5 Tips For A Safe & Fun Trick or Treat | Halloween

by - October 07, 2017


This is going to be Milo's first time trick -or- treating and dressing up for Halloween, and I couldn't be any more excited. I have always wanted to do themed matching costumes and now I have the chance! I am going to take advantage of the time I have when Milo will do these cheesy fun things with me while I can. I am debating between going as Red Riding Hood and Milo being The Big Bad Wolf or Milo being a Lion and I be Dorthy from The Wizard Of Oz. A blog post about our trick or treat and costumes will be coming soon for the 31 days of blogging for Blogtober. Below are the 5 tips I have compiled to keep your little monsters safe while trick or treating. Comment below what you and/or your children are being this year!

Costume Discounters

Plan Your Route - Plan your route in advance and go over it with your little trick -or- treater. Make sure you both know where you are going in case of an unforeseen seperation. (and so you know where the best candy will be) Children under the age of 12 should not be alone at night without adult supervision. If kids are mature enough to be out without supervision, they should stick to familiar areas and trick-or-treat in groups.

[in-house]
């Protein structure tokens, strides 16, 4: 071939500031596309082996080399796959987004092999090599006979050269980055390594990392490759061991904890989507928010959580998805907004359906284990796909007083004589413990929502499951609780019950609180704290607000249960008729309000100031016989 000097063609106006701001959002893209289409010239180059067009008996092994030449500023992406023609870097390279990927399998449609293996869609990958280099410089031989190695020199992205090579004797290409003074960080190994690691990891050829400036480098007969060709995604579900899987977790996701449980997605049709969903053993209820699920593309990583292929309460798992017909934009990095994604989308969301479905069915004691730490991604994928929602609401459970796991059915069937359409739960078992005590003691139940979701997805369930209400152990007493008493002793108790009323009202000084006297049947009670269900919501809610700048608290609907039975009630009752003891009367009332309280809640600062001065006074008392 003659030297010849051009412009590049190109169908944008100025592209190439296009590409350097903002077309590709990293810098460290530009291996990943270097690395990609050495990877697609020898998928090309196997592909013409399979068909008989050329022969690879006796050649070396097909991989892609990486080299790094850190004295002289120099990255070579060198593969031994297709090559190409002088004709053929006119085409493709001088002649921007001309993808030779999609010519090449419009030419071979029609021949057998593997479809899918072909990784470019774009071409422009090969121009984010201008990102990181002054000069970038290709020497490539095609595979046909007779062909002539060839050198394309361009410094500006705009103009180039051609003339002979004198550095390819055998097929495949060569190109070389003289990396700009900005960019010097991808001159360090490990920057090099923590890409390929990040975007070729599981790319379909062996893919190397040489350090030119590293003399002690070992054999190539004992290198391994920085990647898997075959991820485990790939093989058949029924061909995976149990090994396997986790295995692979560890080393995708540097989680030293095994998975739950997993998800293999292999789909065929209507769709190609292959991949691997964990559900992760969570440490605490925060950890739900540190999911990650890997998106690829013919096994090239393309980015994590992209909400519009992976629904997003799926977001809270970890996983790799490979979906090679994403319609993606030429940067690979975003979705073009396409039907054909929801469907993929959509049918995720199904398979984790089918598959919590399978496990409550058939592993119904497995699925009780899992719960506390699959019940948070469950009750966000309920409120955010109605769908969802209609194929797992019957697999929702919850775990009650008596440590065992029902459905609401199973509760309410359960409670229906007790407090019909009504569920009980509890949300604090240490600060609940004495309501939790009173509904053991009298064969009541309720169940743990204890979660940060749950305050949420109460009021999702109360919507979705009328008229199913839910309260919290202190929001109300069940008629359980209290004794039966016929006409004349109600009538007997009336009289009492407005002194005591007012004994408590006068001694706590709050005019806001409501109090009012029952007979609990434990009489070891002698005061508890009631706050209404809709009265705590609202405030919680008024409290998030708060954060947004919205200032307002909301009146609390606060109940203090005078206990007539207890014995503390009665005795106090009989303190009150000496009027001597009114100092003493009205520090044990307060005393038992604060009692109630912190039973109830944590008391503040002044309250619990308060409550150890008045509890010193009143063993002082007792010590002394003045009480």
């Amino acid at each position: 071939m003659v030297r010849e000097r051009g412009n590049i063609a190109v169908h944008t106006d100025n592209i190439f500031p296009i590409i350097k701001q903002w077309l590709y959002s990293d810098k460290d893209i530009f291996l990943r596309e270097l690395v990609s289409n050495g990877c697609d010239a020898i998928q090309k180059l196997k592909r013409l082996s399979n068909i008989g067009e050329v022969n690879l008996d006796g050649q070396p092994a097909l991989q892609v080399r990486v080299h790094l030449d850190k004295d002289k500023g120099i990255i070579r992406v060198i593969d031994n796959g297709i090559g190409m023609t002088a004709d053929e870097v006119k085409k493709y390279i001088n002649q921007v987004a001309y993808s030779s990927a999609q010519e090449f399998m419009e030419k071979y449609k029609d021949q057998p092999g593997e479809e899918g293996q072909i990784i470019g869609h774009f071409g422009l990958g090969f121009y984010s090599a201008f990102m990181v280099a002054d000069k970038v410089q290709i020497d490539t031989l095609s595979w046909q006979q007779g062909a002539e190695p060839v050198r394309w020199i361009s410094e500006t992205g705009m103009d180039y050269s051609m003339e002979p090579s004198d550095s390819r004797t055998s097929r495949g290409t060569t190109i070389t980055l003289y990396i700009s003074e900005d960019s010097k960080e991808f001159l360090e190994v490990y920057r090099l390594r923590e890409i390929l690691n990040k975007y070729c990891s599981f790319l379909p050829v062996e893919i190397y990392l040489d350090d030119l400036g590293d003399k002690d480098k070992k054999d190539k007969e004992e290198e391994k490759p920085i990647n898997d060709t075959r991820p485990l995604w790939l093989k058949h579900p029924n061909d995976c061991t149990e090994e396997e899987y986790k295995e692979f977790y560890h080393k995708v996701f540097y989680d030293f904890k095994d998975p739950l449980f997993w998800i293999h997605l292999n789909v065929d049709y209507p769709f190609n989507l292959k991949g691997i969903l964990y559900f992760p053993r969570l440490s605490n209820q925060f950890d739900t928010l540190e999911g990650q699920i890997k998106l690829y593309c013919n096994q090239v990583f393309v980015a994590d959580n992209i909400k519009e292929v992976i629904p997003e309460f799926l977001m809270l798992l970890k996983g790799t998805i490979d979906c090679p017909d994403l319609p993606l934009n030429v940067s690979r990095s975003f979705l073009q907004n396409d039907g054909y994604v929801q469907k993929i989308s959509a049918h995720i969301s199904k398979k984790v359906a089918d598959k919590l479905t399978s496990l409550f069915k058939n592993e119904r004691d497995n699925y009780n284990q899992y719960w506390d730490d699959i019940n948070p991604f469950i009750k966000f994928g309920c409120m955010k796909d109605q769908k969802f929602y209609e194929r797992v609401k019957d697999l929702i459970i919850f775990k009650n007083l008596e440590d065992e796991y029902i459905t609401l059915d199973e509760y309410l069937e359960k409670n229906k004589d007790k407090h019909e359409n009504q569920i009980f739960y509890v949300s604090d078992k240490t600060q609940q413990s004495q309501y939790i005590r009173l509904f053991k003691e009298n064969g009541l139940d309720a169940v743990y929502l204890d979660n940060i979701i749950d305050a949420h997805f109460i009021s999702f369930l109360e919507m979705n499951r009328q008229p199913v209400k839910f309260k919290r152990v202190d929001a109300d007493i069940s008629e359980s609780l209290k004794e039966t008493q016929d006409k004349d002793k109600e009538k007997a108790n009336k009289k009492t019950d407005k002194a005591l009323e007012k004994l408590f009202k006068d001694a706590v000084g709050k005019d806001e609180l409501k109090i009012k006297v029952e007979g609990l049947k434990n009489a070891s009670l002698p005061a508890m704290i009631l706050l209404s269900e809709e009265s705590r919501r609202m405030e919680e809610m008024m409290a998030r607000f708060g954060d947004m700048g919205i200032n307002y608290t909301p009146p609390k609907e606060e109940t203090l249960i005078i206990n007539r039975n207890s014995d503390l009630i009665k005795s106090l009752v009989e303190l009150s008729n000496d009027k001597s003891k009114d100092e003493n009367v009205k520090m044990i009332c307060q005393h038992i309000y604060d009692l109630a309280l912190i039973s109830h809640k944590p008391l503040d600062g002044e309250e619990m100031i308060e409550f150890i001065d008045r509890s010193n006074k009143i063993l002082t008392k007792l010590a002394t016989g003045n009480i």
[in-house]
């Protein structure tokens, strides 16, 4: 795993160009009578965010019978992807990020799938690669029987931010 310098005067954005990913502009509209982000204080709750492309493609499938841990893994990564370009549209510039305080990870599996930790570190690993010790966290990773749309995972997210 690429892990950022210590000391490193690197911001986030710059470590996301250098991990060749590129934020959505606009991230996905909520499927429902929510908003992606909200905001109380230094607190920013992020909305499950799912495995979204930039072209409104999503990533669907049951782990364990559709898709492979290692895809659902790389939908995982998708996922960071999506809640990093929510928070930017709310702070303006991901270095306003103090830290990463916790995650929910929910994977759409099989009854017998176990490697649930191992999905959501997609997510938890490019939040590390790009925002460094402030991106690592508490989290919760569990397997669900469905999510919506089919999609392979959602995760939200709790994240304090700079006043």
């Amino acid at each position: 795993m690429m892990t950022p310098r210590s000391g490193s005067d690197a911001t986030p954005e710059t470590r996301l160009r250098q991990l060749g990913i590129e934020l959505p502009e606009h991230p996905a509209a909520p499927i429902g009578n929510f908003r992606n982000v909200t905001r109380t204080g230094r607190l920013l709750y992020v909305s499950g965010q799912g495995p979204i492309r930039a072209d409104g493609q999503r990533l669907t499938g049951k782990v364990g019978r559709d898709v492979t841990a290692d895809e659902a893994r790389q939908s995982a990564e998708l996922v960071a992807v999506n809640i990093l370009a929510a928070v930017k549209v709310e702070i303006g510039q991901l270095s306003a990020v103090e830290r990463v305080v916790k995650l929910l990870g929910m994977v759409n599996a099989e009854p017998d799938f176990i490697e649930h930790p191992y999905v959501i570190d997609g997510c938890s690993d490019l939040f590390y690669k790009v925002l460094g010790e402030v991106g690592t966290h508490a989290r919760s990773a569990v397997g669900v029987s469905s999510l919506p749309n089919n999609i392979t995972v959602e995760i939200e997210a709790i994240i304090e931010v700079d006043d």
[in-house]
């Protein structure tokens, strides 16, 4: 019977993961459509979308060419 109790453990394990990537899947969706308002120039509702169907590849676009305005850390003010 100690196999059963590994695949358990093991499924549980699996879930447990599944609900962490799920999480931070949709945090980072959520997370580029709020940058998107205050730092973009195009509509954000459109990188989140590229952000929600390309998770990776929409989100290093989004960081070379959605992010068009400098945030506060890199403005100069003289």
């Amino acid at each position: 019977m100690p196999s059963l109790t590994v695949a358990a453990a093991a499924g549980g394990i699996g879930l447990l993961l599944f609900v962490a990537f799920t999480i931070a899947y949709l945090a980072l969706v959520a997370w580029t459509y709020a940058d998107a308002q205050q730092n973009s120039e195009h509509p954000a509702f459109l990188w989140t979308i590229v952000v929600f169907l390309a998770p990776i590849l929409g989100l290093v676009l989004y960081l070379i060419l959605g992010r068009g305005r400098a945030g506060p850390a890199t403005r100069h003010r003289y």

Beware of the Masks - Masks can make it difficult for your child, especially little ones, to see and breathe. Use face paint whenever possible.

Costume and Party SuperCenter

Check the Candy - Toss any candy that is opened or not in the original wrapping. Beware of homemade goods unless from a trustworthy and familiar source.

Stay In Well Lit Areas - Staying in well lit and familiar areas reduces the chances of losing your child or an abduction. Pick neighborhoods that have earlier trick -or-treat times, or specialized public events for younger children.

Light it Up - Bring glow sticks. Not only are glow sticks fun, but they can be a huge safety feature during the 'all hallows eve' festivities. Use glow in the dark or reflective tape to out line parts of your child's costume or candy basket. The more you can see of them and more distinctive a child is the less likely they are to become lost or abducted.

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